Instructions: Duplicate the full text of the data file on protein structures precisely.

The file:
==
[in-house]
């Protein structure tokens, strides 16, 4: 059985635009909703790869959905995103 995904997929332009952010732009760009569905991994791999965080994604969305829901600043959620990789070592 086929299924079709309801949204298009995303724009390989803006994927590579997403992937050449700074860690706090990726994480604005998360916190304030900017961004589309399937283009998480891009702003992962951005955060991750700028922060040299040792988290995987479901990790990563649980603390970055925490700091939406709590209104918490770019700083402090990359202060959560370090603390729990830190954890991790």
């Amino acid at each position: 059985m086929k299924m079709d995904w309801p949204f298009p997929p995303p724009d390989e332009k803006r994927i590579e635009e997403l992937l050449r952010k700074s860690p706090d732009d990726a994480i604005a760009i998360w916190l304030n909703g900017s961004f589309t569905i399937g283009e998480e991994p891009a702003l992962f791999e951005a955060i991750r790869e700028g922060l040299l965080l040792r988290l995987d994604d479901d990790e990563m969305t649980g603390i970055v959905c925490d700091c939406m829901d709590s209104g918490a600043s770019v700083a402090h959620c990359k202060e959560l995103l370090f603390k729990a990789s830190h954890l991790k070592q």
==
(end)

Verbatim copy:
[in-house]
């Protein structure tokens, strides 16, 4: 059985635009909703790869959905995103 995904997929332009952010732009760009569905991994791999965080994604969305829901600043959620990789070592 086929299924079709309801949204298009995303724009390989803006994927590579997403992937050449700074860690706090990726994480604005998360916190304030900017961004589309399937283009998480891009702003992962951005955060991750700028922060040299040792988290995987479901990790990563649980603390970055925490700091939406709590209104918490770019700083402090990359202060959560370090603390729990830190954890991790």
């Amino acid at each position: 059985m086929k299924m079709d995904w309801p949204f298009p997929p995303p724009d390989e332009k803006r994927i590579e635009e997403l992937l050449r952010k700074s860690p706090d732009d990726a994480i604005a760009i998360w916190l304030n909703g900017s961004f589309t569905i399937g283009e998480e991994p891009a702003l992962f791999e951005a955060i991750r790869e700028g922060l040299l965080l040792r988290l995987d994604d479901d990790e990563m969305t649980g603390i970055v959905c925490d700091c939406m829901d709590s209104g918490a600043s770019v700083a402090h959620c990359k202060e959560l995103l370090f603390k729990a990789s830190h954890l991790k070592q």